Cicero Writes De Republica (Great Events from History: The Ancient World, Prehistory-476)
Article abstract: In his De republica, Cicero argued that the mixed constitution of the Roman state was the perfect government because it evolved naturally and was not the creation of a single lawgiver.
Summary of Event
For centuries, the only known substantial portion of De republica (51 b.c.e.; On the State, 1817, commonly known as De republica) was the “Dream of Scipio” (Somnium Scipionis). Scattered quotations, many in Saint Augustine’s De civitate Dei (413-427 c.e.; The City of God, 1610), provided hints of the main text. In 1820, a manuscript of much of the rest was found in the Vatican Library. Although scholars still do not possess the full text of De republica, it is sufficiently intact to reveal its main argumentation and to justify an assessment of its contribution to political theory. (“On the commonwealth” is a more accurate rendering of Cicero’s title; the Roman state was not a republic in the modern sense of the word.)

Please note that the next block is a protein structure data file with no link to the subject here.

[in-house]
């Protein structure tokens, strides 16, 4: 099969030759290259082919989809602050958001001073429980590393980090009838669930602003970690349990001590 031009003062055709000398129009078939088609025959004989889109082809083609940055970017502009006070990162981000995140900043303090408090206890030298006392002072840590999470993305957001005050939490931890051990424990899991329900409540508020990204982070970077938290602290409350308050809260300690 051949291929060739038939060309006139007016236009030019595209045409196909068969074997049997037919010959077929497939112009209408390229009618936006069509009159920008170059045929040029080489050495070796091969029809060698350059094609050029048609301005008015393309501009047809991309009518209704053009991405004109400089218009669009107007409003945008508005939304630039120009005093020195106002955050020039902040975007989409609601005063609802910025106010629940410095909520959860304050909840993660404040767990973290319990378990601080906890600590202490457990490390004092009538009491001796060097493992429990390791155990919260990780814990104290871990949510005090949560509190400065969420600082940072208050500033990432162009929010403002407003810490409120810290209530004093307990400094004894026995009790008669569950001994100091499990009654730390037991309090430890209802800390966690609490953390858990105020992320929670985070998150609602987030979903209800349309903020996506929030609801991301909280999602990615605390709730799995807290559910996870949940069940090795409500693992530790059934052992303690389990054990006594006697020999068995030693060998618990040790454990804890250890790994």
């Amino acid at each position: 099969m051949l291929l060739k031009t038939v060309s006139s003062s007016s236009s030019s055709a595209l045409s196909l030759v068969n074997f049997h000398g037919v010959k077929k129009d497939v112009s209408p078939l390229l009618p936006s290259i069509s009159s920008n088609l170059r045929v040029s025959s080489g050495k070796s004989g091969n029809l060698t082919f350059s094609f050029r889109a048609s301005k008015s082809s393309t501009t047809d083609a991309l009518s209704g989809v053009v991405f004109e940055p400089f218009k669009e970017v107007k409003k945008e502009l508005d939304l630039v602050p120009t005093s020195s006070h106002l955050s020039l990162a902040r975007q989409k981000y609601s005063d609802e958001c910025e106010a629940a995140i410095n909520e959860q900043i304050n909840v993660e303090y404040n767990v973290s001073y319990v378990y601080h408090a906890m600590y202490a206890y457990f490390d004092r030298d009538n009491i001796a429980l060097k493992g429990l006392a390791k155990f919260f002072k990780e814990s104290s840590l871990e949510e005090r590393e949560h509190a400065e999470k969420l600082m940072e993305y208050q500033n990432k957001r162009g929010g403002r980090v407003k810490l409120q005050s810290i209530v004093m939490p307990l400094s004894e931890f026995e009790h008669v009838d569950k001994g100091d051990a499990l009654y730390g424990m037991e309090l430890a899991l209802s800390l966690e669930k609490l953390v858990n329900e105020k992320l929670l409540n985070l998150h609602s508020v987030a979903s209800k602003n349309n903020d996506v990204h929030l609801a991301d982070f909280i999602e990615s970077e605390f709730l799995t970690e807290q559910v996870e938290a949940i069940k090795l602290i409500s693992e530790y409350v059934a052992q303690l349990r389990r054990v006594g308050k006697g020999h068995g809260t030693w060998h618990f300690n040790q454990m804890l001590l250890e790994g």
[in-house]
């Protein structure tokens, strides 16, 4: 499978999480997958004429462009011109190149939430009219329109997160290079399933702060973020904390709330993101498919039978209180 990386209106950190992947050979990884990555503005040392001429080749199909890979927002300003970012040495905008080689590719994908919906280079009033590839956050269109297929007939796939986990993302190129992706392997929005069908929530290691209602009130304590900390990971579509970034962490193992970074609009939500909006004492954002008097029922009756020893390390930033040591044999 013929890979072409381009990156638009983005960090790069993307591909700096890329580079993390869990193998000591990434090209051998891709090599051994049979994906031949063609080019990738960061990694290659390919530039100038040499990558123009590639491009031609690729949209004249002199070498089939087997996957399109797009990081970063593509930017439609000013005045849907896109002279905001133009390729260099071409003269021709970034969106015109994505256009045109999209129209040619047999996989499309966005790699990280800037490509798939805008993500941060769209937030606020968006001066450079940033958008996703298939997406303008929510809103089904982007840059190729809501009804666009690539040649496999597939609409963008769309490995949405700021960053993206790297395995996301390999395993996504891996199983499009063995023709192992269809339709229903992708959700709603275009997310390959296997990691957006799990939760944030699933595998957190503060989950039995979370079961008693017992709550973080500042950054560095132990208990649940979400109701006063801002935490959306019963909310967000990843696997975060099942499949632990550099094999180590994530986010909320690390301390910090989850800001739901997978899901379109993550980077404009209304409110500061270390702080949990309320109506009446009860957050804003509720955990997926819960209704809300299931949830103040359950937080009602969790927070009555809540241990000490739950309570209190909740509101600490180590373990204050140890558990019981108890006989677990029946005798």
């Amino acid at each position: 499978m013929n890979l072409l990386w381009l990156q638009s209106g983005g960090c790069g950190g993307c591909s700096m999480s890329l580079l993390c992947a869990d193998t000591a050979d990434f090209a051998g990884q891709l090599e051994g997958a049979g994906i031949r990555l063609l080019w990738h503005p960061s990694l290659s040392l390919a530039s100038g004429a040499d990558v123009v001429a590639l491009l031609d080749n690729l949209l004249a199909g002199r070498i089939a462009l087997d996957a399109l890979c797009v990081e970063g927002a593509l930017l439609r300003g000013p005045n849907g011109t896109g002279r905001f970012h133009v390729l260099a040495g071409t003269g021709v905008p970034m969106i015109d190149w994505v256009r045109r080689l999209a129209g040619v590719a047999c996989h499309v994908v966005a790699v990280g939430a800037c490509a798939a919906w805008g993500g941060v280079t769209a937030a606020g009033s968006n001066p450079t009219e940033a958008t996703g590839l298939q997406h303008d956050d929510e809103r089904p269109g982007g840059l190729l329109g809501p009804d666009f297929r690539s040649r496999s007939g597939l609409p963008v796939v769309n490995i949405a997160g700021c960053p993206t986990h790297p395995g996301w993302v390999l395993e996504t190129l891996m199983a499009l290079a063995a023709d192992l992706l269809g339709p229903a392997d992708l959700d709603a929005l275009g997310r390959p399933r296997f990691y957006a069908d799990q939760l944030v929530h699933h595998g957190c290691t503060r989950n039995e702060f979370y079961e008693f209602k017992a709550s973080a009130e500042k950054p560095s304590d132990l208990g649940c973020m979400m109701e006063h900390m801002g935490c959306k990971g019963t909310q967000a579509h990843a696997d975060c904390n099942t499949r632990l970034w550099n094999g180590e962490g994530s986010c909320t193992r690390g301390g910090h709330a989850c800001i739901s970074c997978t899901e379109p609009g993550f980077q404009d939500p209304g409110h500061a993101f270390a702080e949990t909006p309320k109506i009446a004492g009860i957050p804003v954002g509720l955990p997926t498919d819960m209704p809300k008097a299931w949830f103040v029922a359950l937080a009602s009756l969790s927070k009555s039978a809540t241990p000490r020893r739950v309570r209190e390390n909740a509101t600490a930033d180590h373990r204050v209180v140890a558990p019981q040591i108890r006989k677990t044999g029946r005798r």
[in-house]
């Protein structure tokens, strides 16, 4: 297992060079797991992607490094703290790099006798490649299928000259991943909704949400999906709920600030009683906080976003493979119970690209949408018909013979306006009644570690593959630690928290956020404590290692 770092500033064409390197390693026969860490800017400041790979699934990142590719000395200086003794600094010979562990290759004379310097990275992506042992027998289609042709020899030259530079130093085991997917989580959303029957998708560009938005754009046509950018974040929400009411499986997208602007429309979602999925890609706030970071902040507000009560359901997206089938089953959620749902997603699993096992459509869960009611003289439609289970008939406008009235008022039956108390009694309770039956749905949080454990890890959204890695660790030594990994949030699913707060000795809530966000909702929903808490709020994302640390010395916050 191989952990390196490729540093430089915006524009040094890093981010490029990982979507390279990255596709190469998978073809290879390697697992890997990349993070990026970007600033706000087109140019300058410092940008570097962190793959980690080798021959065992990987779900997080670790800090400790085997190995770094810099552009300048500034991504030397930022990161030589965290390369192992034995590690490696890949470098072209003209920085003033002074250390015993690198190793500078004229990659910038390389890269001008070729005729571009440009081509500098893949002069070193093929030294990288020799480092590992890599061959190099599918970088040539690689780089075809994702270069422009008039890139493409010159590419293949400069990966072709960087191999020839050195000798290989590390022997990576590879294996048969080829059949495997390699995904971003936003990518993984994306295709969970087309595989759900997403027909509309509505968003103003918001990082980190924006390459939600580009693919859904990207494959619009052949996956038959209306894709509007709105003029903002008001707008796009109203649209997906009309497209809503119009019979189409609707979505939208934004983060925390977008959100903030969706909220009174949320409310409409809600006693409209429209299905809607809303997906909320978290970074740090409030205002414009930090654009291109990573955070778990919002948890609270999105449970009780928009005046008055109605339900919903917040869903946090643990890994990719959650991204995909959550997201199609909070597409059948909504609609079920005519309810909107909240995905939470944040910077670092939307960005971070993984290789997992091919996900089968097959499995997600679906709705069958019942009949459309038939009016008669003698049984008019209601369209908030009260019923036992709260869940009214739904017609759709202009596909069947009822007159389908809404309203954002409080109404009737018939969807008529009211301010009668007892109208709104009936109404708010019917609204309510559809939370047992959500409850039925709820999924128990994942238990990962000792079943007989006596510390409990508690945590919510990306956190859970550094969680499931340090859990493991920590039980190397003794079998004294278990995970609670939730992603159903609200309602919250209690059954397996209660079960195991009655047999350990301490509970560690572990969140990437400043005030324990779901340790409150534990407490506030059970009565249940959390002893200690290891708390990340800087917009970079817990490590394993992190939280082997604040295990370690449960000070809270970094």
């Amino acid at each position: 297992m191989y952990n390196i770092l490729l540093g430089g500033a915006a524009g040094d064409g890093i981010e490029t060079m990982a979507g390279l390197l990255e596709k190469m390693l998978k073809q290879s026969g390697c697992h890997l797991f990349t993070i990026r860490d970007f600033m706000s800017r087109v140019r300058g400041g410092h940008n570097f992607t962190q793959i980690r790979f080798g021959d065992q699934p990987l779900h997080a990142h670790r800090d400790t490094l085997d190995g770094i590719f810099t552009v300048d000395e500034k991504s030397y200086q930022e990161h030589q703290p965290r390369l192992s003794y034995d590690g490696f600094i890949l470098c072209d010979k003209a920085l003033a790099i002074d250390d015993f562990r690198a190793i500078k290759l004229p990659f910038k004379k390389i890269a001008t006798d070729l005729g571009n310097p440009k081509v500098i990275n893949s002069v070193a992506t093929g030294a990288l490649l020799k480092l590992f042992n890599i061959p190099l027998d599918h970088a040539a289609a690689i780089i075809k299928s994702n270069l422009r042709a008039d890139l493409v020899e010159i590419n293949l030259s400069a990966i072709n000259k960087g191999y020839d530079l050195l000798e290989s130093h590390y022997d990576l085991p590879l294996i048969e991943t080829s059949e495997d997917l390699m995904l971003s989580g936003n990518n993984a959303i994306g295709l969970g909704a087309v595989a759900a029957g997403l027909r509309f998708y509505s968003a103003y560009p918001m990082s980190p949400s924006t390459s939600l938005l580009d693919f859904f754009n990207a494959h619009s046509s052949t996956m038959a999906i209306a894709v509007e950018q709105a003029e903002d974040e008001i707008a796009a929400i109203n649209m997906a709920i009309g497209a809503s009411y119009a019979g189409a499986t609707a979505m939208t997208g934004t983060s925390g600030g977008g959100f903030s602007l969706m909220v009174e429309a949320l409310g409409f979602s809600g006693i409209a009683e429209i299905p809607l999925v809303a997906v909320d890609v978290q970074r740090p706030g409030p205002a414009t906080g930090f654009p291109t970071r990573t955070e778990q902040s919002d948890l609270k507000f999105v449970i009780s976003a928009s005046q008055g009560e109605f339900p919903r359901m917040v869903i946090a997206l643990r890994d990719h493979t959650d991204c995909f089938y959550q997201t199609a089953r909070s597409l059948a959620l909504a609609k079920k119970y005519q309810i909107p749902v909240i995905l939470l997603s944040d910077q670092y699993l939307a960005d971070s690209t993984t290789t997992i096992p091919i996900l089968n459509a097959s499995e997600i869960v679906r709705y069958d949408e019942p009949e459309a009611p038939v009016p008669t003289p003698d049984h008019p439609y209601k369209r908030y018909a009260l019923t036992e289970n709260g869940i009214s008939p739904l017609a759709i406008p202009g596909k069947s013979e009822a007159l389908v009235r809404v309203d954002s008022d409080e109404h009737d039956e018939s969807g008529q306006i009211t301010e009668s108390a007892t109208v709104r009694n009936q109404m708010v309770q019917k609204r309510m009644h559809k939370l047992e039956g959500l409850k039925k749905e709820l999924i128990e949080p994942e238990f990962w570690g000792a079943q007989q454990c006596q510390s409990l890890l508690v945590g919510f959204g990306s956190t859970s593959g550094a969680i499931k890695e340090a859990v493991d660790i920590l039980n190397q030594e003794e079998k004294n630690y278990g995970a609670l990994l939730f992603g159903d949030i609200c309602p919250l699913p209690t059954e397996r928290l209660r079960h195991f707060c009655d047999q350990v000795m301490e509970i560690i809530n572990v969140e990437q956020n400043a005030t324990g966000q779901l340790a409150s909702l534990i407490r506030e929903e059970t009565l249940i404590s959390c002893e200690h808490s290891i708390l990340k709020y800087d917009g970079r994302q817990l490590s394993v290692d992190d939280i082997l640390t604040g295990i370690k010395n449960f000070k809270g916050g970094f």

It is fairly certain that Cicero had completed the writing of the De republica before his term as the governor of the province of Cilicia in Asia Minor in 51 b.c.e. This date is decisive for proper appraisal of the work. Cicero’s political career had peaked when he suppressed the Catiline conspiracy as consul in 63 b.c.e. Politics were turbulent. Cicero had a powerful enemy in Publius Clodius...
(The entire section is 1686 words.)
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